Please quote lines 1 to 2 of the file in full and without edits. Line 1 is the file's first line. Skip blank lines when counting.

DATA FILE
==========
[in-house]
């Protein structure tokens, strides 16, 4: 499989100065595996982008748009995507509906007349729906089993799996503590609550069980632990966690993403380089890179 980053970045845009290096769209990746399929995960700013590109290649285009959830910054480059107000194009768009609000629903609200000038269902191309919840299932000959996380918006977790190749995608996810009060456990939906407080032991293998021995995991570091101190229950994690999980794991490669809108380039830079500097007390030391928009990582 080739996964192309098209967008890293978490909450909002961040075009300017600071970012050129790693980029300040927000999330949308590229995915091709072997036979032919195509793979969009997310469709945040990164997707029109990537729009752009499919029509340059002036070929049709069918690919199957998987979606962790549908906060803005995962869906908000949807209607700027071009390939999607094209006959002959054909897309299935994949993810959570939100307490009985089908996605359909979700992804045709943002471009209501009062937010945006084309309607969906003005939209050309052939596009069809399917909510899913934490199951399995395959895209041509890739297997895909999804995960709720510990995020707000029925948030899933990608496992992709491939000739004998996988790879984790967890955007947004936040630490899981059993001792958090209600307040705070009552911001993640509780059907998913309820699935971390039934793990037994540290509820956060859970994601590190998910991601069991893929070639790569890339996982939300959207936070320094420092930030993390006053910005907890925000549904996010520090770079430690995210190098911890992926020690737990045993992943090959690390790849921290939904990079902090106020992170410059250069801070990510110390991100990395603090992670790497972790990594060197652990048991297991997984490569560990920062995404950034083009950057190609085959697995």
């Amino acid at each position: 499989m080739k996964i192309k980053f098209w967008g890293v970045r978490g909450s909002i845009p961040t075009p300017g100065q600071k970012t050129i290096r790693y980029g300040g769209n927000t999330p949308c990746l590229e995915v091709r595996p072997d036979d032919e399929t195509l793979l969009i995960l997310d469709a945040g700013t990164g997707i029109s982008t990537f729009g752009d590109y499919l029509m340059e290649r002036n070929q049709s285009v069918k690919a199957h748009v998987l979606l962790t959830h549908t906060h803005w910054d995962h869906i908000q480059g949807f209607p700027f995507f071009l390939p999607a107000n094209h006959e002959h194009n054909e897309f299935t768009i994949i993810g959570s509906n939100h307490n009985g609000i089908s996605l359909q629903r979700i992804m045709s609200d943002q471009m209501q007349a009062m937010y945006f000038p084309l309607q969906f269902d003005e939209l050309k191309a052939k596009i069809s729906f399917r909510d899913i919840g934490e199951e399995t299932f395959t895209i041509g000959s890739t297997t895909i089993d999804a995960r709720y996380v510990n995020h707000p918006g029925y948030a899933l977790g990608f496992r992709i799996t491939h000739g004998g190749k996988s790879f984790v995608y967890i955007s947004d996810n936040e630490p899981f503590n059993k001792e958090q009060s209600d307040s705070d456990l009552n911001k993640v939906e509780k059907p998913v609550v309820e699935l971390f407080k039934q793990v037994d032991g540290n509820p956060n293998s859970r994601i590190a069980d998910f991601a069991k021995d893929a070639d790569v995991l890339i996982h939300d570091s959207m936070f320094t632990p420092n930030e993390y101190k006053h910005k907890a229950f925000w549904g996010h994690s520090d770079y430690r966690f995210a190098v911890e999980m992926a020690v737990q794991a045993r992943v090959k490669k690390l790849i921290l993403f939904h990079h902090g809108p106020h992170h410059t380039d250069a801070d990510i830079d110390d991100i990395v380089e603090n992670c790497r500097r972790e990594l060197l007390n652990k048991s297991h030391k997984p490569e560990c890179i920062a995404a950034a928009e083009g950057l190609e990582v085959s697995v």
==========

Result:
[in-house]
């Protein structure tokens, strides 16, 4: 499989100065595996982008748009995507509906007349729906089993799996503590609550069980632990966690993403380089890179 980053970045845009290096769209990746399929995960700013590109290649285009959830910054480059107000194009768009609000629903609200000038269902191309919840299932000959996380918006977790190749995608996810009060456990939906407080032991293998021995995991570091101190229950994690999980794991490669809108380039830079500097007390030391928009990582 080739996964192309098209967008890293978490909450909002961040075009300017600071970012050129790693980029300040927000999330949308590229995915091709072997036979032919195509793979969009997310469709945040990164997707029109990537729009752009499919029509340059002036070929049709069918690919199957998987979606962790549908906060803005995962869906908000949807209607700027071009390939999607094209006959002959054909897309299935994949993810959570939100307490009985089908996605359909979700992804045709943002471009209501009062937010945006084309309607969906003005939209050309052939596009069809399917909510899913934490199951399995395959895209041509890739297997895909999804995960709720510990995020707000029925948030899933990608496992992709491939000739004998996988790879984790967890955007947004936040630490899981059993001792958090209600307040705070009552911001993640509780059907998913309820699935971390039934793990037994540290509820956060859970994601590190998910991601069991893929070639790569890339996982939300959207936070320094420092930030993390006053910005907890925000549904996010520090770079430690995210190098911890992926020690737990045993992943090959690390790849921290939904990079902090106020992170410059250069801070990510110390991100990395603090992670790497972790990594060197652990048991297991997984490569560990920062995404950034083009950057190609085959697995």